SOCCER ACE DID RAPE GIRL WITH TEAM-MATE IN FLAT SAYS JUDGE Goodwillie and pal must pay her £100k
VICTIM: Denise Clair waived right to anonymity QUIZZED: Robertson said victim consented to sex as to what he was prepared to tell the court and whose evidence, directed as it was entirely to his own interests, was partial and partisan.
“He did not present as a witness who was being entirely candid. On the significant issues arising in the case, I did not find his evidence to be credible or reliable.”
Lord Armstrong said that prior to the incident Ms Clair had enjoyed life, but her life changed following the decision not to
proceed with a prosecution. She was told by Crown Office in July that year that they were not going ahead with criminal proceedings. Lord Armstrong said: “She found that decision difficult to understand and had felt that she had not been believed. “She felt that her life had been destroyed by something which had happened although, because of her RAPIST: Goodwillie in action for Plymouth and at court lack of memory, she was not fully aware of what it was that had caused that effect.”
She had experienced suicidal thoughts and it was only last year that she felt comfortable forming an intimate relationship again.
The judge said Ms Clair’s memory loss was best explained by ‘the phenomenon of alcoholic blackout’.
He said that on the basis of expert evidence, eyewitness testimony and forensic findings of Ms Clair’s blood alcohol level, he held that during the period Ms Clair was in the flat she ‘lacked the level of cognitive functioning necessary to make reasoned decisions and consequently lacked the ability to give meaningful consent by free agreement’.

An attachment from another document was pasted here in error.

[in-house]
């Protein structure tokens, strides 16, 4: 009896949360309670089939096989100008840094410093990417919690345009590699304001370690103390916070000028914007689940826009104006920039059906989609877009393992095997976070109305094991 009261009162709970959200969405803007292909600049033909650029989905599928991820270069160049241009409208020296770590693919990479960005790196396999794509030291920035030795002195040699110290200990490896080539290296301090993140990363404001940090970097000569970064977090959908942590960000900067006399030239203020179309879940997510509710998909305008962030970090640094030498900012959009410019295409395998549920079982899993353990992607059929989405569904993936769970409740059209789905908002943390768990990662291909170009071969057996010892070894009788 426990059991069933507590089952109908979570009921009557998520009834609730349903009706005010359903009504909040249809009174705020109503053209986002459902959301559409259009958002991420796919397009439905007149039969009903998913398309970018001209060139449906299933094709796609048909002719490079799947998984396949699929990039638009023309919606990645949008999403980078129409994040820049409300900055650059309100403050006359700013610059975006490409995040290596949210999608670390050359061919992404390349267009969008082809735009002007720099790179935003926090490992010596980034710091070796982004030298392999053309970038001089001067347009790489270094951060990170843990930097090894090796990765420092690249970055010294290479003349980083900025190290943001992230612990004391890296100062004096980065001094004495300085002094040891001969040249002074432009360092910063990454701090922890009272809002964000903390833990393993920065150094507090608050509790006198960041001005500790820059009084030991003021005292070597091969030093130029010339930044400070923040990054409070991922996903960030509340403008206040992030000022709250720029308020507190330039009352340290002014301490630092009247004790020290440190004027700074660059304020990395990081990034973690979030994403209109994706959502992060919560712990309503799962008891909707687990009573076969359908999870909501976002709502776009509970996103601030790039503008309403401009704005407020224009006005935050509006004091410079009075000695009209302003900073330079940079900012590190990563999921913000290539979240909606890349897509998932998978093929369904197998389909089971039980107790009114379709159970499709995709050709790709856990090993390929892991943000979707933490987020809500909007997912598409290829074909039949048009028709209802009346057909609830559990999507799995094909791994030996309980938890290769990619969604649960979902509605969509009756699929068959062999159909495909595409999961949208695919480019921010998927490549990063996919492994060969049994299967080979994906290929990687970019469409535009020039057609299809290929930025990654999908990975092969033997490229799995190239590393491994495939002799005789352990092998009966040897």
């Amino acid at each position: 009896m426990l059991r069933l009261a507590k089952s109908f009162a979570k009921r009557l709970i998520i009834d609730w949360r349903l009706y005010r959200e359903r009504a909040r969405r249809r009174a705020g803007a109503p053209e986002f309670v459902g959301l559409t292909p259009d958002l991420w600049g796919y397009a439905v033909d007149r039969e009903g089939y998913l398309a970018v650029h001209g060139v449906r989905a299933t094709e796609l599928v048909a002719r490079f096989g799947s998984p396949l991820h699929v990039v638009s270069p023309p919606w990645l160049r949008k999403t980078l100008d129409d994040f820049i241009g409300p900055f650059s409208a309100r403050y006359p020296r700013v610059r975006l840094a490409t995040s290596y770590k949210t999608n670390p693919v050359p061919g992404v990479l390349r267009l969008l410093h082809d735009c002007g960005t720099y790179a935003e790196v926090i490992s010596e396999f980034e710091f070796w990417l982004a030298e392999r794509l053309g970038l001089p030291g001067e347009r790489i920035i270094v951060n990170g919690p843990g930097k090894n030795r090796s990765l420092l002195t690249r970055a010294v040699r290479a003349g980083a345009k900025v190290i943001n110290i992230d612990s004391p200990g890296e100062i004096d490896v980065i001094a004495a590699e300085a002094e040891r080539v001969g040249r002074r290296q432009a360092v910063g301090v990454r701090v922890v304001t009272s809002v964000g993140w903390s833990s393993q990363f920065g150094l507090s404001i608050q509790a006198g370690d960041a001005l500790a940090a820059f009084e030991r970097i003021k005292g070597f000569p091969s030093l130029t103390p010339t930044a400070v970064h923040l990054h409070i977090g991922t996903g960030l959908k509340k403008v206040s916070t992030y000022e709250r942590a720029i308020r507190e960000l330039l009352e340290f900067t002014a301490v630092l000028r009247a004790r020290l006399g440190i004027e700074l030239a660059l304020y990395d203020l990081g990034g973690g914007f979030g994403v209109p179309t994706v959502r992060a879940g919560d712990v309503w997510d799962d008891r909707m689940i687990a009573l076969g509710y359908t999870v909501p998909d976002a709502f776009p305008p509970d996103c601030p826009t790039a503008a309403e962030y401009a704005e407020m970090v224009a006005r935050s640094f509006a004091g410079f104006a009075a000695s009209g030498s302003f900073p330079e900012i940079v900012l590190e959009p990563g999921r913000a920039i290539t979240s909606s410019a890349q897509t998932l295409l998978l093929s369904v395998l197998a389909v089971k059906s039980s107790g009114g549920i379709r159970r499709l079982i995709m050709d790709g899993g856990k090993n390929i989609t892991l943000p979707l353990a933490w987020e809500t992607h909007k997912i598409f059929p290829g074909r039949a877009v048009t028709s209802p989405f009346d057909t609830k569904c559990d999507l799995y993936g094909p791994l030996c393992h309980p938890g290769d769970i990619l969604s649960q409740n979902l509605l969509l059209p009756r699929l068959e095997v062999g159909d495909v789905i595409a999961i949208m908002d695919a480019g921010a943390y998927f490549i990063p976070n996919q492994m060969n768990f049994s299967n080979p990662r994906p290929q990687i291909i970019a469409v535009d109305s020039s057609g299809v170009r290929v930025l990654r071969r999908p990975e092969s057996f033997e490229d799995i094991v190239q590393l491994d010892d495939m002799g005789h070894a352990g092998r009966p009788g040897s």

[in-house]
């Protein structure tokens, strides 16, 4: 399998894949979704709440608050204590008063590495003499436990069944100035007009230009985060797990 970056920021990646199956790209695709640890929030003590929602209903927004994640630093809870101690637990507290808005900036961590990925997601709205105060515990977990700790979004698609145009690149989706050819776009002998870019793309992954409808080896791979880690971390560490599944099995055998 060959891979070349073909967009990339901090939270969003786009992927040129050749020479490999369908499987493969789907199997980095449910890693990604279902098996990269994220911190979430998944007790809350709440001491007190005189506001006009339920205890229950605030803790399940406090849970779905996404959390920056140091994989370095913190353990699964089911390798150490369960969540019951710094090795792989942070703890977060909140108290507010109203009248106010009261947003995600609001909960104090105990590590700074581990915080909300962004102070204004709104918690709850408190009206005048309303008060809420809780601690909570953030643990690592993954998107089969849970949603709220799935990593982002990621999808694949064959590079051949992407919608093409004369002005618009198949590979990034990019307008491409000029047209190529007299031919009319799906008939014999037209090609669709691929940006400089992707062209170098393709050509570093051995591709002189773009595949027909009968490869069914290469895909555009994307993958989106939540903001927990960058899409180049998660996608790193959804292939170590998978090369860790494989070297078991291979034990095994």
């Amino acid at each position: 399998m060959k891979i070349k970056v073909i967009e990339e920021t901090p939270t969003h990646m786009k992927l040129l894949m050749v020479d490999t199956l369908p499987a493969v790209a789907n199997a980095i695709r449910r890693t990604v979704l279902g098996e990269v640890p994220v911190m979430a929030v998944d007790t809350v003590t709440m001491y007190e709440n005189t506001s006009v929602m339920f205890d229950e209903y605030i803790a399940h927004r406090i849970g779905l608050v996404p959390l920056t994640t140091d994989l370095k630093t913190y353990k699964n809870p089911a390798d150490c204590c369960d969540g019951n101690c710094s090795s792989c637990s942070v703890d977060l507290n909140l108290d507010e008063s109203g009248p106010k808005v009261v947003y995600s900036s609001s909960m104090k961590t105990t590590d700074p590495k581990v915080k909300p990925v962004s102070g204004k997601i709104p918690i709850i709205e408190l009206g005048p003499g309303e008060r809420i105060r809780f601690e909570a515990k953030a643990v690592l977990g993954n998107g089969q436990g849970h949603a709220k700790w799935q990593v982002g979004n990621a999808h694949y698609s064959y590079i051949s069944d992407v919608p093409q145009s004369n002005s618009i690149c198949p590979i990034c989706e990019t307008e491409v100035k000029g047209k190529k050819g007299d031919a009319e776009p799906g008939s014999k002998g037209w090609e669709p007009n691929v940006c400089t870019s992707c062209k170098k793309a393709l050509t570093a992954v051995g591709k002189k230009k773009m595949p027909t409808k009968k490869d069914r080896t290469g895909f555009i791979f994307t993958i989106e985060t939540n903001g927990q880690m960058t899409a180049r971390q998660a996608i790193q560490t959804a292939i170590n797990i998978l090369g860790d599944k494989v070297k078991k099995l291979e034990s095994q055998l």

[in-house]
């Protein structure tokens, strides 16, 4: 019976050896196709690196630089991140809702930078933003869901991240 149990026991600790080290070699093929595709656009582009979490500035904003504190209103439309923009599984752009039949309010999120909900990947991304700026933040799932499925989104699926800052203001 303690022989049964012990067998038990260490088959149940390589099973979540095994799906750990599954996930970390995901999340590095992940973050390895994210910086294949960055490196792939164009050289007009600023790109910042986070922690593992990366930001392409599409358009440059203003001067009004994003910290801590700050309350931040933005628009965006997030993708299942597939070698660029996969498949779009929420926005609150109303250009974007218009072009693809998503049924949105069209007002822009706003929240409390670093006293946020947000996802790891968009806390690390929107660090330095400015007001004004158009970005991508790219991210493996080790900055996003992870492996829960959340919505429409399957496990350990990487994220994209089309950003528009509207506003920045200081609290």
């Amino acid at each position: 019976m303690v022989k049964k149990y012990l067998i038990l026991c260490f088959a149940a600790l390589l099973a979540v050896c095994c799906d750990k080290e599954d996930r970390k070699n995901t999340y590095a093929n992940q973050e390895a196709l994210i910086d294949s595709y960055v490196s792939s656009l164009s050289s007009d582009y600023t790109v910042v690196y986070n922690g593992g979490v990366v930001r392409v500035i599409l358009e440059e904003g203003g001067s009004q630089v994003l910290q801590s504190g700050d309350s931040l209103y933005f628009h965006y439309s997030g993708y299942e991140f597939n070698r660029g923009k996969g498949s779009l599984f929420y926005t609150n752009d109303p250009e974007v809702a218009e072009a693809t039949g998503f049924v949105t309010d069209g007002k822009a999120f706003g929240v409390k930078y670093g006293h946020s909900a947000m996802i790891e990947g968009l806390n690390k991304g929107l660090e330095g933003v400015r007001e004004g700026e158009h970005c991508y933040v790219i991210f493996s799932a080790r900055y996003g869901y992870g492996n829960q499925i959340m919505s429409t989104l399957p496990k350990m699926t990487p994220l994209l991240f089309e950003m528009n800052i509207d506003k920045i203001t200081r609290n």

It was only in the weeks after the rape that Ms Clair knew with certainty that intercourse had taken place after DNA evidence was obtained from swabs taken from her.
During her evidence, she said that she had found herself naked and in pain after the incident.
She had gone out for a drink with a friend on New Year’s Day but had no recollection of leaving a pub for a nightclub in Bathgate.
She remembered waking the next morning in strange surroundings and said: “I seemed to be running about the house in a panic. I ran into every single room to see if I could make sense of my surroundings.”
Her counsel, Simon Di Rollo QC, asked her what she was wearing. She replied: “Nothing. I was naked, but I didn’t realise that until I was in the kitchen.”
She said: “I just felt sore. I felt sore inside as if something had happened to me, but I couldn’t say what it was. I felt a lot of pain inside.
“I kind of thought something must have happened to me but I had no idea what. I didn’t know where I was.”
Ms Clair said she found articles of her clothing in the flat stuffed down the side of a bed.
She added: “My pants were never recovered.”
Goodwillie maintained that he did not think Ms Clair was too drunk to consent to sex.
But a security firm employee working at the nightclub told the court that the Ms Clair was in need of an ambulance.
Gayle McGregor said: “She wasn’t in control of herself. Her eyes were rolling in her head. She couldn’t stand up straight. She couldn’t speak to me properly. She wasn’t compos mentis.”